On the 13th of December 2003, a few road workers were found dead. Due to their opposition to aspects of the oil development plan, the Anuak were blamed for the crime even though there were no eye witnesses. In retaliation, Anuak men were hunted down and shot. 425 people were killed that day. Around 4,000 Anuak men, women and children, fled into the bush, where they walked for five days before settling in South Sudan. That was the beginning of Otholi’s journey and search for safety.

At the end of our conversation, I told Otholi that I would like him to describe these places to me so that I can imagine them and he said, ‘I have the memory of my land. I just call it my homeland. I still have the memory of what happened to us and that’s why every year, we sit down on December the 13th to let other people know that it is a very sad and unforgettable day for us. We forgive but we don’t forget. We forgive those that have done it, but we don’t forget.’

His speech slows down and for the first time during our conversation, his eyes redden. Silence. Then in a barely audible voice, he says, ‘It was horrible. We lost very, very important people to our community. So…yeap…thank you.’

And I wonder if it is a thank you for listening, or for asking, or for remembering with him and his people, the Anuak.

The curious scribbler meets the rug-maker

‘Would you like some tea?’ asks Najaf, the rug-maker of Mazar-e-Sharif. I accept his offer gratefully as I step into his  shop – Afghan Traditional Rugs – on High Street in Prahran, Melbourne.

Moments earlier, from the opposite side of the street, I was so disappointed to see the sign ‘Closed’ on the shop door,  but thought I’ll cross the street anyway. Peering in through the glass door, I saw two people in the dim recesses of the shop beckoning me in. Najaf himself opens the door, flipping the sign to ‘Open’. I blurt out, ‘I’m from Adelaide. I read your book.’ and he offered me tea.

Najaf was apprenticed as a rug-maker in his village in northern Afghanistan, near Mazar-e-Sharif, before the Taliban captured him and tortured him, leaving him no option but to flee to Pakistan, aided by, of all people, a Pashtun, one of the traditional enemies of Najaf’s people, the Hazara.

Najaf told his story to award winning biographer, Robert Hillman, who captured Najaf’s voice so well in the book The Rug-maker of Mazar-e-Sharif that I felt quite sure, just by reading  the book, that Najaf was a good and friendly person, the sort of person who won’t mind if I visit him to talk about refugees and about his book, even if I don’t buy a rug, though I hasten to add that there is a 50% sale on right now because Najaf is clearing stock in preparation for an overseas purchasing trip.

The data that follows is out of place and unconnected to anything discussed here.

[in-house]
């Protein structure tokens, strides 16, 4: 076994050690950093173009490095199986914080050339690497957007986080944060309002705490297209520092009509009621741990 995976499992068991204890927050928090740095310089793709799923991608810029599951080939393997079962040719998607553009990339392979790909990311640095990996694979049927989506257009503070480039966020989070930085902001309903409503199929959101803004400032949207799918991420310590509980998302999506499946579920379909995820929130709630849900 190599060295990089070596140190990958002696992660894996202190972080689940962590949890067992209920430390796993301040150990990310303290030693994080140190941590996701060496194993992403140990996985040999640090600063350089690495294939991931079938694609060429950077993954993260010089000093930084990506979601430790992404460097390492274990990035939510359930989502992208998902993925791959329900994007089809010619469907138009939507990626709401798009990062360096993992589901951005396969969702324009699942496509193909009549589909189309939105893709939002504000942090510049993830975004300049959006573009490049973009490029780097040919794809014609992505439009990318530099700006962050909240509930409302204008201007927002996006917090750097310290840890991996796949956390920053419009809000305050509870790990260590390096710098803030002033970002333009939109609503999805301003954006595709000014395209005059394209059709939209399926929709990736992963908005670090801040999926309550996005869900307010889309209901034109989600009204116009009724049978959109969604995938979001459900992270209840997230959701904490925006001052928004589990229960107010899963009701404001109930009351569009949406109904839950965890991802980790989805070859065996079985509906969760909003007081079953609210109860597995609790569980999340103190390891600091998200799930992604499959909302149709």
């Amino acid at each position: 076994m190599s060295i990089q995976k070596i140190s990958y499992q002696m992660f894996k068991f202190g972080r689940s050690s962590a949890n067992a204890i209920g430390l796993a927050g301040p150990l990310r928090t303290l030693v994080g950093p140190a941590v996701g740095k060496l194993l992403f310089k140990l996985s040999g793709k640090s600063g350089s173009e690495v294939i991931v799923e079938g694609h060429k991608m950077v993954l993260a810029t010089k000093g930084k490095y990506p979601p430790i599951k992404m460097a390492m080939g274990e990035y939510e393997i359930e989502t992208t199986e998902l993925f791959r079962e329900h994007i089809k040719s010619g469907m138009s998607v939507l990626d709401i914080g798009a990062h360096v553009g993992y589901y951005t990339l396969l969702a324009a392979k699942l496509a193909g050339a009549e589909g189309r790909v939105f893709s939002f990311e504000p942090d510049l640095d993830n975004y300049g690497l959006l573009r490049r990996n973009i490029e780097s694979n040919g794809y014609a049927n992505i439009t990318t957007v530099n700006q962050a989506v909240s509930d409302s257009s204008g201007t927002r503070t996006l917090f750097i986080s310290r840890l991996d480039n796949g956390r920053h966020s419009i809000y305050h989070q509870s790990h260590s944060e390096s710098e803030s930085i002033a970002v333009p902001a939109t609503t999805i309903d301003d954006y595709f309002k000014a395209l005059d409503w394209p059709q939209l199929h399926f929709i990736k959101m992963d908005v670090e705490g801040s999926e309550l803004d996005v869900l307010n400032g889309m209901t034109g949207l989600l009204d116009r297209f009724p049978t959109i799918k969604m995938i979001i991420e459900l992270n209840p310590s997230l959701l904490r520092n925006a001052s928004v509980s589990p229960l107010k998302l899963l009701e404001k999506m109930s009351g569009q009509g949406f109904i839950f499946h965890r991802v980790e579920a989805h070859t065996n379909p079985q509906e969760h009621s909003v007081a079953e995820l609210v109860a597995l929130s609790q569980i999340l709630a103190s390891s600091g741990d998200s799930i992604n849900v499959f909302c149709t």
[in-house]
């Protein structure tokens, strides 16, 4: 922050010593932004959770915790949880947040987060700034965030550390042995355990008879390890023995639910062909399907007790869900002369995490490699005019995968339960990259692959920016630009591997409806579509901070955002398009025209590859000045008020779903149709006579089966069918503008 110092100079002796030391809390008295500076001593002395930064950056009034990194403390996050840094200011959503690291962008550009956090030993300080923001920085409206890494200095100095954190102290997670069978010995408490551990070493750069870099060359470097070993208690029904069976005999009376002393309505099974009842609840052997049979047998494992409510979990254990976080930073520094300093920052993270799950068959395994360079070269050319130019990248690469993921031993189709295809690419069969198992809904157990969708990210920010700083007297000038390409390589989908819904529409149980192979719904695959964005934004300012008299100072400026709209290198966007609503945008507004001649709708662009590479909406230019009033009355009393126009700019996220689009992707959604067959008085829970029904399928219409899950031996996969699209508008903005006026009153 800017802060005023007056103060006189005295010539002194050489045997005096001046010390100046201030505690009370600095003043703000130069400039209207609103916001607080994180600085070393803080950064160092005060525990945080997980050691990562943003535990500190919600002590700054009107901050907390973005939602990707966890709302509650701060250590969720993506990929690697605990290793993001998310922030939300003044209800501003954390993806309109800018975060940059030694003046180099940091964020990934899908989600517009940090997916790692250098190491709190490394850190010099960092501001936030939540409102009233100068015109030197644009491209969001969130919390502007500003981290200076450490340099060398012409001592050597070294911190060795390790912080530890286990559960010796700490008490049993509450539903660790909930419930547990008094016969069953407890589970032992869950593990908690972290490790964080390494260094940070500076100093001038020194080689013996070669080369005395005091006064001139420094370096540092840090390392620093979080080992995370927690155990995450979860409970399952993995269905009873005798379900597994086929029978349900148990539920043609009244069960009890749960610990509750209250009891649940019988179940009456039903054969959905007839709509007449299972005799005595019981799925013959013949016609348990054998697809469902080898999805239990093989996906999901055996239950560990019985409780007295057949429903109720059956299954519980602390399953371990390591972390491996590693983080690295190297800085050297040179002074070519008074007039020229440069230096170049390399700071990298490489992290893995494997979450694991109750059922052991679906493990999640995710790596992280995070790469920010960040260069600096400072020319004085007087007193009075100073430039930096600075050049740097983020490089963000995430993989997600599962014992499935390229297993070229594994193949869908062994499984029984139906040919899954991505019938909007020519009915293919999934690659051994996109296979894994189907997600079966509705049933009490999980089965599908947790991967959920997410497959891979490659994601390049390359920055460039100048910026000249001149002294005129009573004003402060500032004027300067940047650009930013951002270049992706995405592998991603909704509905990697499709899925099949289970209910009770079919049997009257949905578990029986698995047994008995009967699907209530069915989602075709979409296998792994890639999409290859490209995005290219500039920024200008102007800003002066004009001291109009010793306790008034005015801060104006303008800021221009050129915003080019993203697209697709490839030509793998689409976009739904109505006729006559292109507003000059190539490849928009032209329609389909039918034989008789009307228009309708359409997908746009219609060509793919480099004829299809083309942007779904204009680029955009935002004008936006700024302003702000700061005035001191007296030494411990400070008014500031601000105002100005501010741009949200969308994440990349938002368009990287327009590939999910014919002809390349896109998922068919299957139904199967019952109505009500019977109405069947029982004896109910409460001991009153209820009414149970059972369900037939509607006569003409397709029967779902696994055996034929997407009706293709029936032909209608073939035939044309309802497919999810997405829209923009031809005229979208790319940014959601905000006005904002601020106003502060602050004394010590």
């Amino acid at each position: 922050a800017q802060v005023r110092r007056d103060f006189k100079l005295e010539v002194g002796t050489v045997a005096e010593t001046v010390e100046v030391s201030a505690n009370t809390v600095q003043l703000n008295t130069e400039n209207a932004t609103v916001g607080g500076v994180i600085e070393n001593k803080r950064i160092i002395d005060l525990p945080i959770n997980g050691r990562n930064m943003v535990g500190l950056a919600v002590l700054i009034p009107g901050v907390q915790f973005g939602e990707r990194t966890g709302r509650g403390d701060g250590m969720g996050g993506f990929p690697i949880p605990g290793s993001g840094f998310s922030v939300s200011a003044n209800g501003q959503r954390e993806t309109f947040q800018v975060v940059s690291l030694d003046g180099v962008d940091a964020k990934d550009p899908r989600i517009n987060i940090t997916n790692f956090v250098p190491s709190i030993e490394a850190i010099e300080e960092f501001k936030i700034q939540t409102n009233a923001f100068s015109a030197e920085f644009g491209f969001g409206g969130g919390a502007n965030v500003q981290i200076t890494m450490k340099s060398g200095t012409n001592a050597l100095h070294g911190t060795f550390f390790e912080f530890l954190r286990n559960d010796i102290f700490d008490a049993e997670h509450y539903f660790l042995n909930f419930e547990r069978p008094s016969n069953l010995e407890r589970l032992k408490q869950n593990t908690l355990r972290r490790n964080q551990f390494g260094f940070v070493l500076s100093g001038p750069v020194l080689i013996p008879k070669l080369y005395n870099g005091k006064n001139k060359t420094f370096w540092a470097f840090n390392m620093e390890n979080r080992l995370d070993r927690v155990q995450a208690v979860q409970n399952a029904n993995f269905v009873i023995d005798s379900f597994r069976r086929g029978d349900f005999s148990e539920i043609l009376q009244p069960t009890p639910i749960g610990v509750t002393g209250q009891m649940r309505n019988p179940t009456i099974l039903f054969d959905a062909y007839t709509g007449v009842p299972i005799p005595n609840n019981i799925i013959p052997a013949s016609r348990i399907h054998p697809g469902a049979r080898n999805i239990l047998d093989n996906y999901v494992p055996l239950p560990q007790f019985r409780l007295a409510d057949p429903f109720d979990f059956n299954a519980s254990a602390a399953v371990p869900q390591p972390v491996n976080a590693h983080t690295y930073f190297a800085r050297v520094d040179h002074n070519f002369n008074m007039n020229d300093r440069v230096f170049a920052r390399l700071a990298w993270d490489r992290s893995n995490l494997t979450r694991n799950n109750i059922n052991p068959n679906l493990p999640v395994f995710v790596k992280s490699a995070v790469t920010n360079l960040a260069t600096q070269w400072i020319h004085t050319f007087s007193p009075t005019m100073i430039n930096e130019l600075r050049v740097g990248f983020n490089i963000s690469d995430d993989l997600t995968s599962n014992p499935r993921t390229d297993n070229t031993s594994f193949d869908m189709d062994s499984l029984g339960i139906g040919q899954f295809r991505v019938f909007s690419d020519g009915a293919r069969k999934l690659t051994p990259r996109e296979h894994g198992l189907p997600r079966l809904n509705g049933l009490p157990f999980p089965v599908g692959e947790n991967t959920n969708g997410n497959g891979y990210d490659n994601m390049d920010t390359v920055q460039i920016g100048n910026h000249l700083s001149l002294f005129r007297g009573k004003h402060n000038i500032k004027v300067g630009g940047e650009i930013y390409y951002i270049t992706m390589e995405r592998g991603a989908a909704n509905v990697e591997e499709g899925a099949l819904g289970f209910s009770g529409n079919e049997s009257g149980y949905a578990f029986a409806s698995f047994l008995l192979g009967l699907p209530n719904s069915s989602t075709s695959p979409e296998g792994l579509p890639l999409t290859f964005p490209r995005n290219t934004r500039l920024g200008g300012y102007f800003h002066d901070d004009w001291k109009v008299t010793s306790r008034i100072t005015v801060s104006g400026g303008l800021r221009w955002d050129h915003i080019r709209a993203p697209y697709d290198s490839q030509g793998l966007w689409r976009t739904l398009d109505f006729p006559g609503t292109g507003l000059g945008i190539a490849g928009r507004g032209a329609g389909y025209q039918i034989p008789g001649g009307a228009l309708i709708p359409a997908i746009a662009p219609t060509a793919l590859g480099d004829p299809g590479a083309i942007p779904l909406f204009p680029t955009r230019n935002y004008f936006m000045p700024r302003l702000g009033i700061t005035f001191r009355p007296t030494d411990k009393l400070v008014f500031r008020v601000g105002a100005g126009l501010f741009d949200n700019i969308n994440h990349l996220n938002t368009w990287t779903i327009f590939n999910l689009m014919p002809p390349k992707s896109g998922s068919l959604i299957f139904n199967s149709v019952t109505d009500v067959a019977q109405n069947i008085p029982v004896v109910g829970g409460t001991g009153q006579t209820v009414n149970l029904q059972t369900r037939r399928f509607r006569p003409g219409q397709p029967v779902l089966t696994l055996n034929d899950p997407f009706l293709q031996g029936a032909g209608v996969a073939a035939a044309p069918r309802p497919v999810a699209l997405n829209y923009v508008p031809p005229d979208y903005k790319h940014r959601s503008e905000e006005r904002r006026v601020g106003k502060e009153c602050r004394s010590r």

Inside the shop, a young lady, wearing a beautifully embroidered hijab, removes a pile of bright cushions from an office chair and offers me the seat. She sits in the other chair in front of the computer and we chat about the Australian tax system before Najaf reappears with a thermos and a cup of steaming green tea on a saucer for me.

I notice a picture of two stylised birds beneath a mosque with the words Masawat Development Fund. I ask Najaf about it. As he leans on a column, carpets hanging on either side, he tells me that funds from his book sales have been used to buy an ambulance for the area around Mazar-e-Sharif to transport pregnant women to the nearest hospital – a three to four hour journey along hilly, rocky, windy road.

He is returning to Afghanistan in October, with his daughter, to give school supplies to the children in his village. ‘Put pens in the hands of children, not guns,’ said Najaf. ‘Don’t blame the refugees, blame the people who drop bombs and put guns in the hands of people, because this is why there are refugees.’

We talk for almost two hours. Najaf offers me advice on agents and publishers before I leave his shop at noon. Only then, as I say goodbye, when lady turns around from her work on the computer, do I realise that she has been waiting all morning for Najaf’s input to finish the accounts. Nothing in her body language or her demeanour had suggested any impatience with my nattering on and on, keeping her from finishing her morning’s work.

Such is the kindness of strangers.

View from the tram as I left Najaf's shop (the yellow one in the middle)
View from the tram as I left Najaf’s shop (the bright yellow one in the middle)